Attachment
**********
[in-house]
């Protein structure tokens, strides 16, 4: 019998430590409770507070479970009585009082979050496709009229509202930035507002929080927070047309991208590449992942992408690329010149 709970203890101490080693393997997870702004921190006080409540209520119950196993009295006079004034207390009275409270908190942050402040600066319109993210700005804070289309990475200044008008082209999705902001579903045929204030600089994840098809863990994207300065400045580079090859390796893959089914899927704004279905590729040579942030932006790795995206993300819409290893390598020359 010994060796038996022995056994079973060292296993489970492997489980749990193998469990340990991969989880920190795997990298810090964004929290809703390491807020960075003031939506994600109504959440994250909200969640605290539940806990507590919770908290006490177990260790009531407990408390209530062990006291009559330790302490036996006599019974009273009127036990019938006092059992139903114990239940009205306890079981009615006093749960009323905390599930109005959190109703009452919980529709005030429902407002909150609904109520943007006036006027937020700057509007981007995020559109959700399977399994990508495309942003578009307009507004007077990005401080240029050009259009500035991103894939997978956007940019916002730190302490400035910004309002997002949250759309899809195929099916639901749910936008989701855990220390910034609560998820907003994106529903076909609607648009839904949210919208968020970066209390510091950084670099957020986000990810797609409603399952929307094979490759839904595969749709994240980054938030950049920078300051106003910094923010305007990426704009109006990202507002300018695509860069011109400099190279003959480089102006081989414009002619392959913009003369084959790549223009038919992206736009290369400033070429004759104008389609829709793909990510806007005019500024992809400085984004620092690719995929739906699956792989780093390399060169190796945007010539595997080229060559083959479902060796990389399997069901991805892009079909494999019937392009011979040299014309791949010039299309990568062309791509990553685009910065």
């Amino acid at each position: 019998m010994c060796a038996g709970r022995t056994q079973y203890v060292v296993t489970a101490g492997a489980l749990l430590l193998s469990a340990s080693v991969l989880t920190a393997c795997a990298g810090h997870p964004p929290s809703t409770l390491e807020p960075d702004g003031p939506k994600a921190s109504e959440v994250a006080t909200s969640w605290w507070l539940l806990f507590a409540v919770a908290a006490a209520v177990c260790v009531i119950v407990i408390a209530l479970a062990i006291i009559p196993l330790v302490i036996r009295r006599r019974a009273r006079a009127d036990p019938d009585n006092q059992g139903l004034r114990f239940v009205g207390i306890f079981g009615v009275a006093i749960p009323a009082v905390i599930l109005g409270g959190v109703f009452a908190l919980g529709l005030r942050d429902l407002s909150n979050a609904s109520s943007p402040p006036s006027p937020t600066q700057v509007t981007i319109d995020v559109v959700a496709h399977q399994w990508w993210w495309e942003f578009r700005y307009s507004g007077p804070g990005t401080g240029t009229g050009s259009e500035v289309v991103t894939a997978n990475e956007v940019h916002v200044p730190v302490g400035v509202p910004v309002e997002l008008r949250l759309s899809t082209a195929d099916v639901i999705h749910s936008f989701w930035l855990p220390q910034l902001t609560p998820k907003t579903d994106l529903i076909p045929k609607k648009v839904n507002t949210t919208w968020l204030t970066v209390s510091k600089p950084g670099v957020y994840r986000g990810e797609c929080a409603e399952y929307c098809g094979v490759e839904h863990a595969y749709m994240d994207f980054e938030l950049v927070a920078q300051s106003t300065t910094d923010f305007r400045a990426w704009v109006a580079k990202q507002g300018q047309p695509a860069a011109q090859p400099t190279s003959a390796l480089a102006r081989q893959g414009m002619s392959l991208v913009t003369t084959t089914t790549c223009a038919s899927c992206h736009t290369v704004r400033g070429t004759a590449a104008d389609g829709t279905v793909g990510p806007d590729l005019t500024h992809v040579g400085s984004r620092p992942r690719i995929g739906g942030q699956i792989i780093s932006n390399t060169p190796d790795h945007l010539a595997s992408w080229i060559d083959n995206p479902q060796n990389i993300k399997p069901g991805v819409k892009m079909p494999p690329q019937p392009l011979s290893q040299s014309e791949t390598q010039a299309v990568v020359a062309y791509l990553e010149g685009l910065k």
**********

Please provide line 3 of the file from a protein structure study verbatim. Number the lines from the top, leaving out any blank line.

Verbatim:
């Amino acid at each position: 019998m010994c060796a038996g709970r022995t056994q079973y203890v060292v296993t489970a101490g492997a489980l749990l430590l193998s469990a340990s080693v991969l989880t920190a393997c795997a990298g810090h997870p964004p929290s809703t409770l390491e807020p960075d702004g003031p939506k994600a921190s109504e959440v994250a006080t909200s969640w605290w507070l539940l806990f507590a409540v919770a908290a006490a209520v177990c260790v009531i119950v407990i408390a209530l479970a062990i006291i009559p196993l330790v302490i036996r009295r006599r019974a009273r006079a009127d036990p019938d009585n006092q059992g139903l004034r114990f239940v009205g207390i306890f079981g009615v009275a006093i749960p009323a009082v905390i599930l109005g409270g959190v109703f009452a908190l919980g529709l005030r942050d429902l407002s909150n979050a609904s109520s943007p402040p006036s006027p937020t600066q700057v509007t981007i319109d995020v559109v959700a496709h399977q399994w990508w993210w495309e942003f578009r700005y307009s507004g007077p804070g990005t401080g240029t009229g050009s259009e500035v289309v991103t894939a997978n990475e956007v940019h916002v200044p730190v302490g400035v509202p910004v309002e997002l008008r949250l759309s899809t082209a195929d099916v639901i999705h749910s936008f989701w930035l855990p220390q910034l902001t609560p998820k907003t579903d994106l529903i076909p045929k609607k648009v839904n507002t949210t919208w968020l204030t970066v209390s510091k600089p950084g670099v957020y994840r986000g990810e797609c929080a409603e399952y929307c098809g094979v490759e839904h863990a595969y749709m994240d994207f980054e938030l950049v927070a920078q300051s106003t300065t910094d923010f305007r400045a990426w704009v109006a580079k990202q507002g300018q047309p695509a860069a011109q090859p400099t190279s003959a390796l480089a102006r081989q893959g414009m002619s392959l991208v913009t003369t084959t089914t790549c223009a038919s899927c992206h736009t290369v704004r400033g070429t004759a590449a104008d389609g829709t279905v793909g990510p806007d590729l005019t500024h992809v040579g400085s984004r620092p992942r690719i995929g739906g942030q699956i792989i780093s932006n390399t060169p190796d790795h945007l010539a595997s992408w080229i060559d083959n995206p479902q060796n990389i993300k399997p069901g991805v819409k892009m079909p494999p690329q019937p392009l011979s290893q040299s014309e791949t390598q010039a299309v990568v020359a062309y791509l990553e010149g685009l910065k």